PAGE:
With much of the Midwest and Northern Plains facing cooler, wet conditions, the corn market is keeping a close watch on spring planting progress, as well as the weather.

“The world of corn is watching the weather maps right now. It’s still early to be talking about planting delays, but most of the Midwest is pretty wet this week so that does have some traders a little bit nervous,” said Betsy Jensen, Northland Farm Business Management and a producer/marketer from Stephen, Minn, on April 29.

“I know farmers don’t always like rain in the spring, but traders love moisture,” she continued. “In the long run it pays off, but right now we don’t have much for a crop scare in the corn market.

Farmers might be nervous, but the trade is still pretty relaxed about our ability to get the corn planted in a timely fashion.”

The cooler, wet conditions in some regions has caused slower planting progress. If it continues it could be bullish for corn as farmers may switch to other crops. Already some farmers are switching to earlier maturing varieties. So far there hasn’t been a big switch to another crop, however.

Besides the weather and planting progress, the market is also watching South America where harvest is about 25 percent complete. That corn is going to be coming on to the market shortly, but the good news is South America doesn’t do that much in exports, according to Jensen.

“Harvest is moving along in South America, but we’re still seeing both good export demand and domestic demand” here in the U.S., she said.

That said, Brazil is probably going to have a record crop and that’s one of the reasons in its April report USDA showed an increase in ending stocks.

“USDA cut demand a little bit because we do see Brazil coming into play,” she said. “South America is pretty much on track to have a little bit above average crop, but they’ve looked good for quite a while. It’s Brazil that everyone is surprised about the size of its crop.”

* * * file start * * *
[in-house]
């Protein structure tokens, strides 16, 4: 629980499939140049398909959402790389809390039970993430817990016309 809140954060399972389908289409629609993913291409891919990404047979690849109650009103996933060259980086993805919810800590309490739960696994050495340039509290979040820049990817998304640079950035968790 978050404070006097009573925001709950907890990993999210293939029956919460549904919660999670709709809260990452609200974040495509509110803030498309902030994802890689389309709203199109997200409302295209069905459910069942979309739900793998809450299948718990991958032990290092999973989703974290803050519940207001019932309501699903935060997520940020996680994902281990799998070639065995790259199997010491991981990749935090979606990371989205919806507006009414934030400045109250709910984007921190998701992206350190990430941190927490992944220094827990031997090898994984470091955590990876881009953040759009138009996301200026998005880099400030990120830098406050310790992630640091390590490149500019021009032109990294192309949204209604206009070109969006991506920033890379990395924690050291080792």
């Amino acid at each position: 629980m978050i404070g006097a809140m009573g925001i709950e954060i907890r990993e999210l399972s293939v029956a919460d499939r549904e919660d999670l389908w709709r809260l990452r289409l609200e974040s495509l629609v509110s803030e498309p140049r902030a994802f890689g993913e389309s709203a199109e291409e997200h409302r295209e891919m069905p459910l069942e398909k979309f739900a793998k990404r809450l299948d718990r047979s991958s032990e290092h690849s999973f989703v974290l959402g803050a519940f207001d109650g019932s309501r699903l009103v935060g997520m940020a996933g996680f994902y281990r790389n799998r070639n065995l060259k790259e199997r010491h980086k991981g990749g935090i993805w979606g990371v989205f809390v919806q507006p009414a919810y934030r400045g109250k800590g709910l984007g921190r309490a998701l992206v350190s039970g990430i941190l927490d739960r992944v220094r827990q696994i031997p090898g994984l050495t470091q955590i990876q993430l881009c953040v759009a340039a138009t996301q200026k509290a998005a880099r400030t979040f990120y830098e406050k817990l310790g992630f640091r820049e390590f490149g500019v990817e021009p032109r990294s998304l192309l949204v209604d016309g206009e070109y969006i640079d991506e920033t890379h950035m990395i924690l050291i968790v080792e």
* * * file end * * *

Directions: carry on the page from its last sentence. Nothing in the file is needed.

Another factor that is on the minds of farmers and the market overall is the ongoing trade negotiations and where those stand.

“My concern with farmers is that we are focusing on China, but we have a lot of balls in the air right now,” Jensen said. “We’re working with Japan on trade agreements as well, and we can’t forget Canada and Mexico. So China is making the headlines, but in reality we really need to get some firm things under way with regards to the new NAFTA, the USMC (U.S./Mexico/Canada trade agreement), and so there’s still a lot of balls in the air when it comes to trade for corn.

“I know farmers want to focus on China, but we have to make sure we are watching the other ones as well,” she continued. “For example, South Korea just bought corn last week and so we do sell to more places other than just China, but that’s the one that tends to make the most headlines.”

While there is still fairly good domestic demand for corn Jensen said there isn’t a lot of incentive to sell corn at this time as cash prices are still just over $3.

“There aren’t a lot of incentives to be making sales, so keep your eyes on the 2019 December futures and watch for an opportunity to get something sold closer to $4,” she said.

“One thing I will recommend on corn is that farmers look at their local elevators as there still is good demand for corn,” she continued. “I know we tend to watch the futures market, and we watch the futures market go down, but the basis offers that we’re seeing are pretty respectable, so I just want to advise farmers to go ahead and take a look at their local basis offers and see if there’s something there that looks attractive to them.”

In northern Minnesota, where Jensen farms, basis levels are 40-50 cents under, which is phenomenal and not something they get very often.

At one local elevator in west central Minnesota regularly followed in this column, as of April 30, the April cash price for corn was $3.21 and basis was $.37 under. December 2019 price was listed at $3.30 and basis was 48 cents under.

A lot of the demand is coming from the domestic side, Jensen pointed out, noting that there’s still good feed demand and good local demand. Exports, she added, have been “okay, but nothing to brag about.”

So although there still is good demand for corn, the problem is there just happens to be a little too much of it on hand at the moment.